(Michelle) Keelie’s adventures take place in a Renaissance Faire, where the atmosphere lends itself to magical fun. I’ve been attending the Georgia Renaissance Festival for over fifteen years as a mundane and in costume. I love it. You can suspend belief and pretend you’re somewhere else. And as a writer my mind swirls with ideas, and I start going, what if?

(Berta) I'm a big fan of Ren Fairs, too, and I love the diversity of people that inhabit the real fairs. We decided that each faire would have a different theme, as real Ren Faires do, so the first one is pirates, and the second one is Robin Hood. The only thing we didn't add was kissing wenches. We'll have to put them into a future book!

Keelie makes an unusual discovery about her heritage. Can you give our readers a peek without spoiling the revelation in the book?

(Michelle) All of her life, Keelie thought that her one pointed ear was an accident of birth, something to endure, like her very unusual allergy to trees. When she goes to live with her father at the Renaissance Faire, she discovers that he has two pointed ears, and that her allergy to wood is altogether something different. She eventually discovers that her father is an elf, which makes her half elf and explains the one pointed ear. That tree allergy turns out to be something totally different from anything she ever dreamed it would be.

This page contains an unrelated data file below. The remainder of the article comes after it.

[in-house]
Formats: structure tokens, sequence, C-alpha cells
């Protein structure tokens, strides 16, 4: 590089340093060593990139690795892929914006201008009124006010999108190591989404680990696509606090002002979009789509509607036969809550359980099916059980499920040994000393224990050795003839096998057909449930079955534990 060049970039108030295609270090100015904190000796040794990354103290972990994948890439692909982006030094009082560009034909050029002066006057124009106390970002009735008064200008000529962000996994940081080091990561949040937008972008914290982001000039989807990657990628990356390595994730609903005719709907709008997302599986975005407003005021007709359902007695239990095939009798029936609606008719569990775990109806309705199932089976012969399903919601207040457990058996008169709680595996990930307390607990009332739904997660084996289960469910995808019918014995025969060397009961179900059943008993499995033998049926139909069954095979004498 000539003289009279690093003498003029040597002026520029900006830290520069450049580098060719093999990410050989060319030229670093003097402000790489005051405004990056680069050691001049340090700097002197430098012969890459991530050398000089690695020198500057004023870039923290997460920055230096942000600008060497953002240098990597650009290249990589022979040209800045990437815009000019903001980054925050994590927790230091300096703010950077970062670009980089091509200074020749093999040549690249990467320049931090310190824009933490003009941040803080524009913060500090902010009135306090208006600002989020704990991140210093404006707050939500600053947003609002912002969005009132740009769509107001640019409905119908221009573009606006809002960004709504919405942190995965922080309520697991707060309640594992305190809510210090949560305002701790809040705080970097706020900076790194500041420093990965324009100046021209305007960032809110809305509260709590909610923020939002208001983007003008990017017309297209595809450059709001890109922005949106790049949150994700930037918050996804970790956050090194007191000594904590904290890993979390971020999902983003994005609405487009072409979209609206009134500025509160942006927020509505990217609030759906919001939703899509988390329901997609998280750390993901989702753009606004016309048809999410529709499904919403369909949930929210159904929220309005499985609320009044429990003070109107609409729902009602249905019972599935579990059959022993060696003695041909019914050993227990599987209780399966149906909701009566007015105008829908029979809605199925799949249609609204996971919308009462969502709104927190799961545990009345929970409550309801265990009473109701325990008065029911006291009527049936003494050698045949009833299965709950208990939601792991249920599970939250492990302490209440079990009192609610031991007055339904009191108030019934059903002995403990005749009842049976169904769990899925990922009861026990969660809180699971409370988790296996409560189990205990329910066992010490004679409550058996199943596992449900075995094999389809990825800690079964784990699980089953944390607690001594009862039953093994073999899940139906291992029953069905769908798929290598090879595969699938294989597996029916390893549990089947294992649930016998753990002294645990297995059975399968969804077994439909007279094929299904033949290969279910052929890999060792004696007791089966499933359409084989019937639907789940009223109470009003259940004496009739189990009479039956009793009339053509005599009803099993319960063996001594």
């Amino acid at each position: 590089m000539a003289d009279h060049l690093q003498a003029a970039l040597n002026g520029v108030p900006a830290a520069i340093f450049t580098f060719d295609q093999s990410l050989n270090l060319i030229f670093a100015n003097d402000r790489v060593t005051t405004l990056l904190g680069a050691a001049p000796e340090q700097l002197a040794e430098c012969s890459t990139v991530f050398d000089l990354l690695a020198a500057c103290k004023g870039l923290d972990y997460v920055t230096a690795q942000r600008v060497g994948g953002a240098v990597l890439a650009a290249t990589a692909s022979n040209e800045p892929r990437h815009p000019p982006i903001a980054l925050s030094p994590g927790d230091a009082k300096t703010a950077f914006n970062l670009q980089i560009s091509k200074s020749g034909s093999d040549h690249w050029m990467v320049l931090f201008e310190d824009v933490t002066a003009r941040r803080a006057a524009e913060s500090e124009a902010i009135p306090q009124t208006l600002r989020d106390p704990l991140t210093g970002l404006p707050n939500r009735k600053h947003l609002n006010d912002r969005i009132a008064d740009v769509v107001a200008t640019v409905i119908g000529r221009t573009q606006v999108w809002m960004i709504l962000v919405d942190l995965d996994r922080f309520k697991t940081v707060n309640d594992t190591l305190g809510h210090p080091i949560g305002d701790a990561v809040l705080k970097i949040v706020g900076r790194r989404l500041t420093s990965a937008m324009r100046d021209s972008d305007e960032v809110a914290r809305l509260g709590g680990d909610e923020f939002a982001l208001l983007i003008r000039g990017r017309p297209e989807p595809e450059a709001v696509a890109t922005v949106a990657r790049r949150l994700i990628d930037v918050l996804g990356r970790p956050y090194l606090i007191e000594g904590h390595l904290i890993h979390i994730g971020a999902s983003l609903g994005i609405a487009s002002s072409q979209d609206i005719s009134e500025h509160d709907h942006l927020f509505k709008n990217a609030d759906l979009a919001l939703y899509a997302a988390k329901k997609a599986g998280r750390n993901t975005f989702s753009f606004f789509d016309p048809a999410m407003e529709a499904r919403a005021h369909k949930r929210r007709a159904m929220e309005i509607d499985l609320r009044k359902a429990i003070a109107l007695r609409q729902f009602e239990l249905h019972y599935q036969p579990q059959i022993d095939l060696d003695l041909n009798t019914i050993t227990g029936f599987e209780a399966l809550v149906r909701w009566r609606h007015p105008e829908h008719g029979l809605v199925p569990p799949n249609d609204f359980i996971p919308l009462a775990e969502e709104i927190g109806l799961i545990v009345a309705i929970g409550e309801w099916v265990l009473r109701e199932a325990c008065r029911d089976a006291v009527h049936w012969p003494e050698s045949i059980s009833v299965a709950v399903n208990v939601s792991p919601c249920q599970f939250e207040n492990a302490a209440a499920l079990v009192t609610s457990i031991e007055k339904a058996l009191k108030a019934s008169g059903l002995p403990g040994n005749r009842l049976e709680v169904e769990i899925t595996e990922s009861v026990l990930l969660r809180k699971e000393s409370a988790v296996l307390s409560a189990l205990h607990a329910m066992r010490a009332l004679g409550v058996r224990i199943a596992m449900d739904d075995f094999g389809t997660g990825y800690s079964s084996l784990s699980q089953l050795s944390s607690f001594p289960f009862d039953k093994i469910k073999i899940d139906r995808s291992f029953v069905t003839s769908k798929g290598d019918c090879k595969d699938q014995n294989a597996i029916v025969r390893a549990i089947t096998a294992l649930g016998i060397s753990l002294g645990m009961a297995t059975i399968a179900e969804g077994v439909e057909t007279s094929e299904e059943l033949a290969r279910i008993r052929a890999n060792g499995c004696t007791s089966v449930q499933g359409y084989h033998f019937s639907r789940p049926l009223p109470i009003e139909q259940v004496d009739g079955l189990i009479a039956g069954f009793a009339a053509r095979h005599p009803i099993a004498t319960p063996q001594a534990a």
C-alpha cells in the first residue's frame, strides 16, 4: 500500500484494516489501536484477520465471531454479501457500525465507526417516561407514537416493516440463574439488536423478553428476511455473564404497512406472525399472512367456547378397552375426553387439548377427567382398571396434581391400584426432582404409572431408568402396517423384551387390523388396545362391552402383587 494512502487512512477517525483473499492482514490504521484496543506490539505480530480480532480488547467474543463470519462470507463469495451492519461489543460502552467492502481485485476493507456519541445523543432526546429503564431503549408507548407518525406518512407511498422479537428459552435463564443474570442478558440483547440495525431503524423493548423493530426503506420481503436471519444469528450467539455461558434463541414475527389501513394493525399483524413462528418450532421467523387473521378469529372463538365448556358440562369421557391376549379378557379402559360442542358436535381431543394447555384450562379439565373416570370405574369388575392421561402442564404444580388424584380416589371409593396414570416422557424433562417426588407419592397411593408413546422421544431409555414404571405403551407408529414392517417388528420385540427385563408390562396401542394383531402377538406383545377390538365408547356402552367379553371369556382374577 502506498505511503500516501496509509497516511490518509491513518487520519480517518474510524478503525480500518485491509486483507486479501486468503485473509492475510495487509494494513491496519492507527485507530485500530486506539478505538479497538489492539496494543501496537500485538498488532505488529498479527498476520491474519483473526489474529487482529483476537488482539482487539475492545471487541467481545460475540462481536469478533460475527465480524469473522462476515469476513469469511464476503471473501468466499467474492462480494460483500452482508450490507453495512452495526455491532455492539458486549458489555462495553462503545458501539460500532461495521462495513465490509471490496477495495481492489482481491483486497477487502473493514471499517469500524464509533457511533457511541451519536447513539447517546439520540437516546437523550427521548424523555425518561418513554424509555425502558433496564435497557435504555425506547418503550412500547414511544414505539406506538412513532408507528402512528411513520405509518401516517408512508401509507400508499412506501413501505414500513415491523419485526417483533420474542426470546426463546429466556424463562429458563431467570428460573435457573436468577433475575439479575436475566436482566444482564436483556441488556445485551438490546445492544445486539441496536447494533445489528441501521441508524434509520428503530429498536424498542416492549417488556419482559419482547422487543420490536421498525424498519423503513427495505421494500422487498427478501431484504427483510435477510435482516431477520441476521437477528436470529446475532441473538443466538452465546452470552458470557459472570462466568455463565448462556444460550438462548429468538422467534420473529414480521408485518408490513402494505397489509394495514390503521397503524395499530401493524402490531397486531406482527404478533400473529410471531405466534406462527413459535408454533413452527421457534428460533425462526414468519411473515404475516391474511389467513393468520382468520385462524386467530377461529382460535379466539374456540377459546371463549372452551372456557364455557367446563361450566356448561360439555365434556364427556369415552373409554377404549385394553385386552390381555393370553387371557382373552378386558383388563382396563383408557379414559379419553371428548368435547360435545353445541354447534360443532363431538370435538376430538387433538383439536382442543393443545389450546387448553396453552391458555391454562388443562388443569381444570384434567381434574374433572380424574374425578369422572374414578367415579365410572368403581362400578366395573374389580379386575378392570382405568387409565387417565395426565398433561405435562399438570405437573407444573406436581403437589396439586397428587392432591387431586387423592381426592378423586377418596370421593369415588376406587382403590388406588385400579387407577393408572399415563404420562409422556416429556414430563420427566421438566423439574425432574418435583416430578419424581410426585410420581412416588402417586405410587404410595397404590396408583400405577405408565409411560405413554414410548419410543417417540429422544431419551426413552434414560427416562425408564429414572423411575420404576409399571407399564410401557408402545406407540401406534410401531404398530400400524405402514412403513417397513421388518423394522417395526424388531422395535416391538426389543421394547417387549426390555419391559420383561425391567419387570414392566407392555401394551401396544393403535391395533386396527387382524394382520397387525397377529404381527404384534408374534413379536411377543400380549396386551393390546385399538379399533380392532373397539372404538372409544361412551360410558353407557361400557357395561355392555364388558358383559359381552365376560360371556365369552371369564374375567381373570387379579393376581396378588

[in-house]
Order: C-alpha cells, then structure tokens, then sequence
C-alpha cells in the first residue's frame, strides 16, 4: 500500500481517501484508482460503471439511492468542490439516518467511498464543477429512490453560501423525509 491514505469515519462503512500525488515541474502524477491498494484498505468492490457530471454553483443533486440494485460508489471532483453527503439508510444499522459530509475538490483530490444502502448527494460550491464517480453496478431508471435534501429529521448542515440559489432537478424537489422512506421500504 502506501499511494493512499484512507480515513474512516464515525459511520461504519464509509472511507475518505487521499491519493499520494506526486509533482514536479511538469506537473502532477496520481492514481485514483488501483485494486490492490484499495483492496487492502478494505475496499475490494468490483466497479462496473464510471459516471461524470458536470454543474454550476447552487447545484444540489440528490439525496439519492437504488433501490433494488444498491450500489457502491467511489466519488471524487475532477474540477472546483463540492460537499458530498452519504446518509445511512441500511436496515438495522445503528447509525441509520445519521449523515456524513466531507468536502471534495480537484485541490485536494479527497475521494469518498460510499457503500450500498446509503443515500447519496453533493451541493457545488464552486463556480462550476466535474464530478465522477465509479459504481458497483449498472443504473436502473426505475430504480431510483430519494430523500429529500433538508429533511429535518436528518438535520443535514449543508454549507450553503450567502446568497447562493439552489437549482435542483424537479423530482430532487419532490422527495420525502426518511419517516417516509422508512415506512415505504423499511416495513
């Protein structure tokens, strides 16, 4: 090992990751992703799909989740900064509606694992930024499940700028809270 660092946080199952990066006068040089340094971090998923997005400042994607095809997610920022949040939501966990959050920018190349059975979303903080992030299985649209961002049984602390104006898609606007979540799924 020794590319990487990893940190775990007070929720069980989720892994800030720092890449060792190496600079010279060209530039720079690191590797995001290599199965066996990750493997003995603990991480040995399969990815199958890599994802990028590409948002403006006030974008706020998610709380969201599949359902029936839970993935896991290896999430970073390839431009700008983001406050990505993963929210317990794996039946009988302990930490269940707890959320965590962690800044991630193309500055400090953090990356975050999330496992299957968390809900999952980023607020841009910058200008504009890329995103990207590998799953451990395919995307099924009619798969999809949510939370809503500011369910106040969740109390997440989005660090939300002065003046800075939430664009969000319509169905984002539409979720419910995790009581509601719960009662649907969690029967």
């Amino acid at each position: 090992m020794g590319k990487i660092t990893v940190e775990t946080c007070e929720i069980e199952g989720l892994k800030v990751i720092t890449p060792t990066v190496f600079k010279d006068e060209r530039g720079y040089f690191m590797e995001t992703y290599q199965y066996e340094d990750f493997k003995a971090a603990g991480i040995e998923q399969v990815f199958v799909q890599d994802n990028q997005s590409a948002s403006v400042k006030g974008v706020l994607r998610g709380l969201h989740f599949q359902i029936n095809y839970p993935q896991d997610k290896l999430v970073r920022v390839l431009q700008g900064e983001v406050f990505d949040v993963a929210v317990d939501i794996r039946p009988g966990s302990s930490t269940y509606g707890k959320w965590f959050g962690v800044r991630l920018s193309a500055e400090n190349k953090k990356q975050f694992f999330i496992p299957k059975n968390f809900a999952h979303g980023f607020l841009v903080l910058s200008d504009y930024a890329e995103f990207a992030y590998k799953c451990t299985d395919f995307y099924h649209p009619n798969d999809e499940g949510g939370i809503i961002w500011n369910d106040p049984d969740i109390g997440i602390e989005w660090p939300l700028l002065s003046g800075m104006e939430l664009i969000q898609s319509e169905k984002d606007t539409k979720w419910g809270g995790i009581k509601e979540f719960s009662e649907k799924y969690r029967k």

(Berta) We thought the contrast of a mall-loving girl from a big California city getting stuck in the woods with a father she barely remembers would be conflict enough! Then she finds out she's not entirely human, and it answers a lot of questions for her.

Her father’s pet gives Keelie fits. How did you come up with him and his antics?

(Michelle) Knot was based on my cat, Jean Luc. He would stalk me whenever I walked in our backyard. He would stare at something in the woods, his eyes would dilate, and he’d bolt up a tree as if something invisible was chasing him. He’d be walking along minding his own business, then take off in a run like his tail was on fire. I finally concluded the fairies were chasing him. He’d done something to them, and they were after him. That became the basis for Knot and his antics.